Description The present invention relates to a method for determining the birefringence of various materials based on optical measurements. In optical devices, the birefringence of optical materials not infrequently poses problems, for example, in respect of accuracy of measurements. Plastics sheets and the like are given double refractive properties when drawn, so that the degree of orientation due to drawing or extension is detectable from the birefringence for quality control. Thus, there arises a need to measure the birefringence of materials in various cases, whereas the use of Abbe's refractometer involves limitations to the shape of samples, requires a cumbersome measuring procedure and encounters difficulties in displaying the result of measurement straightforwardly. As another method, birefringence may be measured by placing the sample between a polarizer and an analyzer intersecting the polarizer at right angles therewith, causing white light to irradiate on the arrangement, and determining the retardation of the sample (difference between the optical path lengths for normal light and abnormal light through the sample) from the interference color of the transmitted light with reference to an interference color diagram. However, this method is experimental, low in accuracy and difficult to practice automatically since the color must be identified. Accordingly, methods of measuring birefringence accurately and automatically are proposed in Unexamined Japanese Patent Publications SHO 60-13245 and SHO 52-65489, etc. With these methods, linearly polarized light of a single wavelength is caused to impinge on the sample, and the ratardation of the sample is determined from the state of rotary polarized light through the sample. With respect to the direction of polarization of polarized light incident on samples perpendicular to the plane thereof, the sample which permits double refraction has a direction in which the sample has a maximum refractive index and a direction, perpendicular to the above direction, in which the sample exhibits a minimum refractive index. Suppose the maximum refractive index and the minimum refractive index, which are termed main refractive indexes, are n1 and n2, respectively, and the thickness of the sample is T. The retardation Rt is then given by T(n1-n1). Nevertheless, the value directly given by the proposed methods is not Rt or (n1-n2) but a fraction obtained by dividing Rt by the wavelength, i.e., a fraction corresponding to the phase difference between the normal light transmitted by the sample and abnormal light therethrough. For varying Rt values, the phase difference merely varies periodically from 0 to 2π, so that it is impossible to determine Rt straightforwardly. With the foregoing publication SHO 60-13245, Rt is determined from T which is calculated from the attenuation of transmitted light using the absorption coefficient of the sample. On the other hand, the method of the publication SHO 62-65489 is employed only for thin samples with a retardation value generally of not greater than one-half the wavelength. The main object of the present invention is to provide a method for accurately determining the birefringence of samples by a simple procedure free of limitations to the thickness of the sample. To fulfil the above object, the present invention provides a method for measuring the birefringence of a sample characterized by inserting the sample between a polarizer and an analyzer in combination therewith, the polarizer and the analyzer having their directions of polarization fixed at a specified angle with each other, determining the relationship between the angle of rotation and the intensity of light transmitted through the polarizer, the sample and the analyzer when the polarizer and the analyzer are rotated relative to the sample, for two kinds of light which are close to each other in wavelength so as to exhibit substantially the same refractive index, selecting a pair of values closest to each other respectively from a multiplicity of retardation values calculated from the result of the determination for the light of one of the wavelengths and from a multiplicity of retardation values calculated from the result of the determination for the light of the other wavelength, and calculating the birefringence from the selected values. When retardation is calculated with light of a particular wavelength, numerous calculated retardation values are obtained for a specific phase difference of the light emanating from the sample. On the other hand, when two kinds of light with different wavelengths are used for measurement, the most suitable retardation value Rt can be determined from numerous calculated retardation values in the following manner. First, two kinds of light are selected which are suitably close to each other in wavelength because if two kinds of light which differ greatly in wavelength are used, the difference in refractive index due to the wavelength difference influences the measurements. Accordingly, the two kinds of light to be selected are close to each other in wavelength so that they can be regarded as substantially identical in refractive index. Owing to the difference in wavelength, in this case, the two kinds of light differ in the number of waves within the sample when the light passes through the sample and are consequently different in the sequence of numerous calculated retardation values obtained. However, in the case of two kinds of light which are so close in wavelength that they can be regarded as substantially identical in refractive index, they are to be substantially identical also in retardation value. It is therefore possible to find values most approximate to each other from the two sequences of retardation values obtained by calculation and to thereby determine a suitable retardation value Rt straightforwardly. Thus, the birefringence (n1-n2) can be obtained by substituting Rt and known T in the above equation Rt=T(n1-n2). Next, in the case where at least three kinds of light with different wavelengths are used for the measurement, a more accurate retardation value can be obtained with the difference in refractive index due to wavelength considered as will be described in detail with reference to the embodiment to follow. This can be accomplished by (i) performing the same measurement and calculation as described above for the three or more kinds of light to obtain at least three kinds of calculated retardation values each as a function of the wavelength concerned, (ii) applying Cauchy' formula established between the refractive index and the wavelength of visible light to the functions of at least three kinds of retardation values to obtain sequences (distribution curves) of retardation values for the light of different wavelengths, and (iii) finding a set of values most approximate to one another from these sequences. Since variations in retardation value are small relative to variations in wavelength, the different kinds of light with varying wavelengths are close to one another in retardation value. Accordingly, the set of values affords a proper retardation value at a particular wavelength. Neither of the methods described above involve any limitation to the thickness of samples, nor do they require a method, such as discrimination of a particular color, producing a result that will differ from person to person. Thus, the birefringence of samples can be determined by these methods easily and accurately. Especially when two kinds of light are used which are different from but close to each other in wavelength, birefringence can be determined with great ease. The present invention also provides a method for measuring the birefringence of a sample characterized by inserting the sample between a polarizer and an analyzer in combination therewith, the polarizer and the analyzer having their directions of polarization fixed at a specified angle with each other, determining the relationship between the angle of rotation and the intensity of light transmitted through the polarizer, the sample and the analyzer when the polarizer and the analyzer are rotated ralative to the sample, for at least three kinds of light, selecting a set of values closest to one another from a multiplicity of retardation values calculated from the result of the determination for the light of each wavelength, determining a retardation value for each wavelength, and calculating the birefringence for each wavelength from the resulting value. In the case where at least three kinds of light are used which differ from one another in wavelength, the birefringence can be determined for each wavelength. Generally, variations in birefringence are very small relative to variations in wavelength, such that the main refractive indexes directly measured by conventional Abbe's refractometer are low in accuracy and are not useful. The methods of the invention described above are free of this problem and provide many items of data for checking materials for characteristics and for the quality control in working processes, etc. utilizing the dependence of the birefringence on wavelength. Other objects and advantages of the present invention will become apparent form the following description of embodiments with reference to the accompanying drawings. FIG. 1 is a block diagram showing a device for practicing the method of the invention; FIG. 2 is a graph showing the result of measurement obtained at a wavelength; FIG. 3 is a diagram for illustrating angles, directions, etc. for use in the description of the present method; FIG. 4 is a block diagram showing another device for practicing the method of the invention; and FIG. 5 is a graph showing exemplary results of measurement. FIG. 1 shows an embodiment of the invention which comprises a light source 1 and a filter plate 2 having changeably attached thereto two monochromatic filters 2a and 2b each for passing light of a single wavelength therethrough. These filters differ from each other in the wavelength of light passing therethrough, such that one of two kinds of light, λ1 and λ2 in wavelength, is available from the light source 1 selectively. A polarizer 3 and an analyzer 5 are rotatable together by a motor 7 with their directions of polarization maintained at a specified angle with each other, e.g., in parallel to each other in the present embodiment. Indicated at 4 is a sample interposed between the polarizer 3 and the analyzer 5, and at 6 a photodetector for receiving the light through the anaylizer 5 to produce a signal in accordance with the intensity of the light. A computer 10 receives through an interface 9 the output signal from the photodetector 6 and an output signal from a rotation angle sensor 8 attached to the motor shaft for data processing and controlling the motor 7. The result of data processing by the computer 10 is displayed on a CRT 11 and recorded by a printer 12. A keyboard 13 is used for giving the computer 10 various commands and parameters required for data processing. FIG. 2 is a graph obtained from an output of the device wherein the filter 2a is selected with a sample placed at the illustrated position, by expressing the output on a polar coordinate system as a function φ of the angle of rotation of the polarizer 3 and the analyzer 5 rotatable together. When linearly polarized light is incident on the sample which has birefringence, the light transmitted through the sample is generally ellipically polarized light, and the ratio between the major axis and the minor axis thereof and the direction of the major axis vary with the thickness of the sample. FIG. 3 shows the indicatrix of the sample, in which X-axis and Y-axis are coordinate axes on a plane perpendicular to the optical Z-axis of the device. The angle of rotation 8 of the polarizer and the analyzer is expressed with respect to Y-axis. In FIG. 3, n1 and n2 are two main refractive indexes, AA' and BB' are the directions of the respective main refractive indexes n1, n2, and PP' are the direction of polarization of the polarizer and the analyzer. When the direction of polarization PP' coincides with AA' or BB', no double refration occurs. Since the incident light then passes through the sample and the analyzer as it is, the output of the photodetector is maximal in the directions AA' and BB' as will be understood from FIG. 2. When the direction of polarization PP' is a direction QQ' which is intermediate between the directions AA' and BB' and at 45° with the directions AA' and BB', the component in the direction AA' and the component in the direction BB' of the linearly polarized light incident on the sample are equal to each other in amplitude, and the amplitude is 1√2 of the amplitude of the incident light, A. When the component in the direction AA' matches the component in the direction BB' in phase when passing through the sample, the emergent light becomes linearly polarized light in the direction QQ' which is equal to the incident light in amplitude, and the output of the photodetector is the same as that obtained when the direction of polarization of the polarizer and the analyzer is the direction AA' or BB'. If the phase difference between the components of the light transmitted through the sample in the two directions of main refractive indexes is 90° when the direction of polarization, PP', is the direction QQ', the transmitted light is circularly polarized light with an amplitude of A/√2, and the intensity of light detected is 1/2 of the maximum. When the phase difference is 180°, the transmitted light is linearly polarized in a direction perpendicular to the direction of the polarized light obtained when the phase difference is 0 and is prevented by the analyzer to give a light detection signal of 0. Thus, the phase difference involved in the transmitted light in the two directions of the main refractive indexes can be known from the ratio of the light detection signal value in the direction at an angle of 45° with the direction in which the maximal value is obtained in FIG. 2 to the maximum value of the light detection signal. Now, the two main refractive indexes n1, n2 to be determined from the phase difference involved in the transmitted light will be considered. Since there are two unknowns, the two main refractive indexes can not be determined if the data as to the phase difference is a single item. Accordingly, the second filter 2b is selected to perform the same measurement as above. When the direction of polarization of the polarizer and the analyzer is the direction QQ', the phase difference between the components in the two directions of main refractive indexes of the sample transmitted light differs from the value obtained with the filter 2a. Using the filters 2a, 2b, two kinds of light with wavelengths λ1, λ2 are selected which are so close to each other in wavelength that they can be regarded as substantially identical in main refractive indexes. It is then possible to determine the two main refractive indexes n1 and n2 in the following manner. Assuming that the thickness of the sample is T, the number of waves, N1, of light with the wavelength λ1 within the sample at the refractive index n1 is given by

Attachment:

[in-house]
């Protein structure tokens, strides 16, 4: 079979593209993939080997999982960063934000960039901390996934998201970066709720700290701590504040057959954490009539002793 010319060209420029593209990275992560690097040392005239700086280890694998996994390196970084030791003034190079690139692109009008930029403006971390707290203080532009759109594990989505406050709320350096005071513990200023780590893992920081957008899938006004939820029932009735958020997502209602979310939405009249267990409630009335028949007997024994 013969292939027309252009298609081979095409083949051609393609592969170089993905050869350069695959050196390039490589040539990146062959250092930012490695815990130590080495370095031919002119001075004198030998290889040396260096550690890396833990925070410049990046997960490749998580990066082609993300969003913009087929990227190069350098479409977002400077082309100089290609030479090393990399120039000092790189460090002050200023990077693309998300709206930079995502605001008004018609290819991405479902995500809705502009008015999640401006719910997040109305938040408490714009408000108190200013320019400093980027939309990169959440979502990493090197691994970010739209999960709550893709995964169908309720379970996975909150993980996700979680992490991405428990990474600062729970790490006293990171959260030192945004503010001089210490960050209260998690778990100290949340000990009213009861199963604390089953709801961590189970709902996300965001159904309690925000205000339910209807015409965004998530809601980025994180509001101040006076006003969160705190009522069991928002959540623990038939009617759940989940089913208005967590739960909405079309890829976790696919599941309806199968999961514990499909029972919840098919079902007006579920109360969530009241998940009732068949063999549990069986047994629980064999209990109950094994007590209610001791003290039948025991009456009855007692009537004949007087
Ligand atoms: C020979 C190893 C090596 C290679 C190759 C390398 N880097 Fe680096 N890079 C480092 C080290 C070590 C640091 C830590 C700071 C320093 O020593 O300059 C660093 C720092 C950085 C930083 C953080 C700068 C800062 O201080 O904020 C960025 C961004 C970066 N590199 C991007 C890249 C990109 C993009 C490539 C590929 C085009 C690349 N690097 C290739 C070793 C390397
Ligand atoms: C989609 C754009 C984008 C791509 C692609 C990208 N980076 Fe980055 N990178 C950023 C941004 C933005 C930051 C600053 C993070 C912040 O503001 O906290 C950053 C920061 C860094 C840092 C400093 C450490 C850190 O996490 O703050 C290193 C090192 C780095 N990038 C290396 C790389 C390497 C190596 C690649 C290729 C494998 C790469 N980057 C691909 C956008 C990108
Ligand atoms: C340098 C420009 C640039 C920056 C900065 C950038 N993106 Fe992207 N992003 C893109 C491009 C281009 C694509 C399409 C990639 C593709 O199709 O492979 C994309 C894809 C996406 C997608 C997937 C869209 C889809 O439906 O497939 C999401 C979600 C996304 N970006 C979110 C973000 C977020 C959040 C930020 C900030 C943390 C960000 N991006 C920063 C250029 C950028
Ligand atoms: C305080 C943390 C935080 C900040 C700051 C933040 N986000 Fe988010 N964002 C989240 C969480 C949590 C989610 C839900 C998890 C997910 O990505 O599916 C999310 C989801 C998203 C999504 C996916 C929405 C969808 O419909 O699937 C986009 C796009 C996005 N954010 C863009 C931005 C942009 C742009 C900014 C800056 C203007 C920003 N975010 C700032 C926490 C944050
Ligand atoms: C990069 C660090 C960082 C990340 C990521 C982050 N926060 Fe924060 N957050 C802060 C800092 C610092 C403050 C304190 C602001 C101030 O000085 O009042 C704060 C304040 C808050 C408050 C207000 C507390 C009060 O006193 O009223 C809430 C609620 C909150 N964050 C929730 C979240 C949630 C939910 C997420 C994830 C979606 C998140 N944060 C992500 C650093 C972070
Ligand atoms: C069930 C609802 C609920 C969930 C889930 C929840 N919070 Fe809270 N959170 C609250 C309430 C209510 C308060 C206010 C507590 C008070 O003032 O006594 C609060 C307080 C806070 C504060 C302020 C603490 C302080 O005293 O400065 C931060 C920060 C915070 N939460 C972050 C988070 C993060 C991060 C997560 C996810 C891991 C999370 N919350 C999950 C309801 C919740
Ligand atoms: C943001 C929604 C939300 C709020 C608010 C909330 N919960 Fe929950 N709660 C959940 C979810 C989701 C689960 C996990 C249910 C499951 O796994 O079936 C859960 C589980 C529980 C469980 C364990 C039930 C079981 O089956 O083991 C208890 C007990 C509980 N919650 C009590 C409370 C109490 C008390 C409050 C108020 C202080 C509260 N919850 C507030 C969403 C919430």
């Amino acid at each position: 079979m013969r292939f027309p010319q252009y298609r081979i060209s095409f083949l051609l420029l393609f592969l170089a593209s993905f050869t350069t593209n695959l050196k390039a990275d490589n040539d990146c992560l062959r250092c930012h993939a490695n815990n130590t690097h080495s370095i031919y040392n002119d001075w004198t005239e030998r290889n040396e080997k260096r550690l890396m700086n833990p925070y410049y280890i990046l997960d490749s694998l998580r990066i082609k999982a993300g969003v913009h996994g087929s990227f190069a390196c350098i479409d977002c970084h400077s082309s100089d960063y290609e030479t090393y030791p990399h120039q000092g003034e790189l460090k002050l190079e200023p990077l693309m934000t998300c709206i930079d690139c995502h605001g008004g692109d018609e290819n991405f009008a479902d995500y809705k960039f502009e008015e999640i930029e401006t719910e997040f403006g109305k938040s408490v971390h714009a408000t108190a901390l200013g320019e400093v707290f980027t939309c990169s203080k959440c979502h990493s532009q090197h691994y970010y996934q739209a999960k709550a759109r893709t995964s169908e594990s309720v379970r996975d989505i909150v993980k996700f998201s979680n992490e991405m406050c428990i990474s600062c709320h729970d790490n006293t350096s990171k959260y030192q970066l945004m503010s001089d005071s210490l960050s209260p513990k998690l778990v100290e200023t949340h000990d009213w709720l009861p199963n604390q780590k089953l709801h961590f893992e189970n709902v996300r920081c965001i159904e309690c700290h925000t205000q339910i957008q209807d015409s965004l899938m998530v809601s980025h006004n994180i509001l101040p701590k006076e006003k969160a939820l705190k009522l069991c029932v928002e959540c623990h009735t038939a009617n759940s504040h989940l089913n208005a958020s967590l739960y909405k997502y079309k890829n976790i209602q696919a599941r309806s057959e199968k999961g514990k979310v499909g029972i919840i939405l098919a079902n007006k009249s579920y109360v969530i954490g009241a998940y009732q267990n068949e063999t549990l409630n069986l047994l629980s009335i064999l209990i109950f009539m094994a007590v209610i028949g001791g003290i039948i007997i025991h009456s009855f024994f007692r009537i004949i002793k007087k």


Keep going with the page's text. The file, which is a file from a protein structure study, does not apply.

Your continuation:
N1=n1×T/λ1 Similarly, the number of waves, N2, at the refractive index n2 is given by